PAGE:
Monday, 6 April 2015

In Nigeria, university degrees can lead to poverty - News - This is Africa

In Nigeria, university degrees can lead to poverty - News - This is Africa

Unfortunately, this is not the norm in Nigeria, where inflated university degrees are all too often locking disadvantaged young people into cycles of poverty and underemployment.
Christiana’s case demonstrates the adage that a young person with a good attitude can be extremely successful even if they do not have a bachelor’s degree. She was hired for attitude — coachability, motivation, emotional intelligence — and trained for skills.
With over 20 million unemployed youth in Nigeria, young Nigerians are spending an increasing proportion of their twenties pursuing academic qualifications, rather than gaining work skills and experience to make them competitive in the 21st Century global marketplace. They are doing this on the savings of households living on $2-4 per person a day — families who are scrimping and saving and sacrificing so that one person can break out of these economic conditions and land a good job.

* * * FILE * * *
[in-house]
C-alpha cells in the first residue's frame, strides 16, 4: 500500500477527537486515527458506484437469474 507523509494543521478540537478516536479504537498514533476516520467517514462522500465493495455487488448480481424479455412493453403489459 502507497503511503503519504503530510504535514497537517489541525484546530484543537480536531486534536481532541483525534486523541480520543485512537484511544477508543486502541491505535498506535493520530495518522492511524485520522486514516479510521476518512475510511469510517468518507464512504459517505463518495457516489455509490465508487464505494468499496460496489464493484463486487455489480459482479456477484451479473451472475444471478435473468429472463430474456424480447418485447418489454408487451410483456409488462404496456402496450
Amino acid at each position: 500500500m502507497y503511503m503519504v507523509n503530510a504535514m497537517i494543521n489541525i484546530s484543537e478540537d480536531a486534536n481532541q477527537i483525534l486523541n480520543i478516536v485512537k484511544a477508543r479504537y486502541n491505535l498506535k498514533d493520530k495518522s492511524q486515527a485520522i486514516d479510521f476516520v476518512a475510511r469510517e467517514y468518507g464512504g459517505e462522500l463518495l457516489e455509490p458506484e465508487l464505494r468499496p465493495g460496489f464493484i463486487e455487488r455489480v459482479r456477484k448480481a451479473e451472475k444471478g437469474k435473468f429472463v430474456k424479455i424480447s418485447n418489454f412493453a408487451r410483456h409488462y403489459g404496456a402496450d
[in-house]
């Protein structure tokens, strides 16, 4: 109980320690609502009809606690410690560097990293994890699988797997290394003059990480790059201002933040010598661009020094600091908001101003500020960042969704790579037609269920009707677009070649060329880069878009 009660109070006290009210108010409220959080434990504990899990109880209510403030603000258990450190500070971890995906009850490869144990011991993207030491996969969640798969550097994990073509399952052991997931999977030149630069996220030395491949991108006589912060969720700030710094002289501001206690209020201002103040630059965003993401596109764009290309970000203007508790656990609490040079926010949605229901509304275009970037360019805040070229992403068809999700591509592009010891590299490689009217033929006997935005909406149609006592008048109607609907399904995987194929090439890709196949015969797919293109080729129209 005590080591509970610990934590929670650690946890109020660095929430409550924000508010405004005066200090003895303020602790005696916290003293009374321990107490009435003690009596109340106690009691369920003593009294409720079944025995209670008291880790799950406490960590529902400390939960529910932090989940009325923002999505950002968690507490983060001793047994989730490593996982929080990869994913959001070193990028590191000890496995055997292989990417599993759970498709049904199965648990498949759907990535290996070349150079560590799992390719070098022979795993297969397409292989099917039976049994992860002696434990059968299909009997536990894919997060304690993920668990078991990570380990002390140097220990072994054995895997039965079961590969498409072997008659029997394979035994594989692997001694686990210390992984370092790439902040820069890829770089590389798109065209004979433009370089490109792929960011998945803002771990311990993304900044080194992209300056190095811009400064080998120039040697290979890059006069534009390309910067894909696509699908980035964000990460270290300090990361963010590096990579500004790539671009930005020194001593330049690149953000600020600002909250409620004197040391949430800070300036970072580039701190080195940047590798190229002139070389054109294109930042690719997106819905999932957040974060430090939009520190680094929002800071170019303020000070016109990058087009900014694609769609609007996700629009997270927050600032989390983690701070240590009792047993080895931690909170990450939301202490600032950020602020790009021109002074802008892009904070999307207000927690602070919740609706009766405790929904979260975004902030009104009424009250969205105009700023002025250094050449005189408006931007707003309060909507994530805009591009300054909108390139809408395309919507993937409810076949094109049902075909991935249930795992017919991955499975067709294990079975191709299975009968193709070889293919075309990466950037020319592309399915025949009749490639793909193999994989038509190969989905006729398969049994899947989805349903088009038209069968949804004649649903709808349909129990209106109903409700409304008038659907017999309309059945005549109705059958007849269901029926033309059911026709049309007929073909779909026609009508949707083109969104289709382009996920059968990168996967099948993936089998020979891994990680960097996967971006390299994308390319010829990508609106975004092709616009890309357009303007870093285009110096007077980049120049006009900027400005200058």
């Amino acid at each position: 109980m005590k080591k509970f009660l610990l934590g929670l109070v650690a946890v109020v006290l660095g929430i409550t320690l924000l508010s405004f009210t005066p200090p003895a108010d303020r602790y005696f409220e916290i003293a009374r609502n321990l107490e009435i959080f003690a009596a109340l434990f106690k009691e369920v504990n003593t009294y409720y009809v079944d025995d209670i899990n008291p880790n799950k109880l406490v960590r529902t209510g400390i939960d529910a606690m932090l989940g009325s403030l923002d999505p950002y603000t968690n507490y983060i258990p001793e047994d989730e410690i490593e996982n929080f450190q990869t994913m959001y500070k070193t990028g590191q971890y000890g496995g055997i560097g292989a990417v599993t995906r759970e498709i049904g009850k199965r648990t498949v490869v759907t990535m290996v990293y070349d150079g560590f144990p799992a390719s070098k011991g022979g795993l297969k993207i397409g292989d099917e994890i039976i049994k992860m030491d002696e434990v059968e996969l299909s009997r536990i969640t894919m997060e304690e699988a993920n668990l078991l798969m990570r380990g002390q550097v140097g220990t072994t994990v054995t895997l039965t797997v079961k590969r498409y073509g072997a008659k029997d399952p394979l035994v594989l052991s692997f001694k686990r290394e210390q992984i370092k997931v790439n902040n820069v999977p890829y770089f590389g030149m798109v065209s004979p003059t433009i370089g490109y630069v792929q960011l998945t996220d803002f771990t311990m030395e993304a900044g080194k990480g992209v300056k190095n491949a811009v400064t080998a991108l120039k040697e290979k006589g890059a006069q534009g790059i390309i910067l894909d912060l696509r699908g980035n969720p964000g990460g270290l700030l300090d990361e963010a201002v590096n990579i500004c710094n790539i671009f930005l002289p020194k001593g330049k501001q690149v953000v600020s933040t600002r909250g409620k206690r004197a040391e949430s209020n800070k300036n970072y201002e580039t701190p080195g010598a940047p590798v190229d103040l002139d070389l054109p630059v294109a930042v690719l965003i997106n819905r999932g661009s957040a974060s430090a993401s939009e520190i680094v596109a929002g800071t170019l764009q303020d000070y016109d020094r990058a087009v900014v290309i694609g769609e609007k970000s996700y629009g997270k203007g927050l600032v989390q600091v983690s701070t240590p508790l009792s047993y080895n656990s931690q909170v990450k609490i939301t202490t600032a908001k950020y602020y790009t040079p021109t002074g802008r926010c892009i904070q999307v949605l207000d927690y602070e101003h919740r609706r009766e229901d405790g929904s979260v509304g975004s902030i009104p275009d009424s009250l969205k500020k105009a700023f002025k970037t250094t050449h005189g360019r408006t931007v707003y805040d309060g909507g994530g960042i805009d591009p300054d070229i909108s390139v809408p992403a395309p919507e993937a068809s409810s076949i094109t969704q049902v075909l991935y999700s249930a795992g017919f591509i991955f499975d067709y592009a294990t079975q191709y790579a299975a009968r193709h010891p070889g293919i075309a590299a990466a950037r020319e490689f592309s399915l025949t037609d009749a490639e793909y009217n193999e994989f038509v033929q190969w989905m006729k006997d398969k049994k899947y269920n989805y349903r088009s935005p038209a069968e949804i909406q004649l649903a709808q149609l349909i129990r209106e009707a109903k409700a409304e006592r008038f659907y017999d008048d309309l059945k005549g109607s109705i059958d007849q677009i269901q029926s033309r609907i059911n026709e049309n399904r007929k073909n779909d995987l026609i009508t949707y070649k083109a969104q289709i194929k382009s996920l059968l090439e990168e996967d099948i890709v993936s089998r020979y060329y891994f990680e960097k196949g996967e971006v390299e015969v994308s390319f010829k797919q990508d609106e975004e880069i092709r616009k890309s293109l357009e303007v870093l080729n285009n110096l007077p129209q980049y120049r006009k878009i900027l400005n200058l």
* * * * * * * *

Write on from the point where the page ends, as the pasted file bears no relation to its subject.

Of the 1.5 million who apply to university in Nigeria each year, only 300,000 get admitted. Not all of them graduate and for those that do, it takes them on average five years to get a job.
So what is fuelling this madness? Why are people paying too much for too many certificates that do not add value to their productivity in the workplace?

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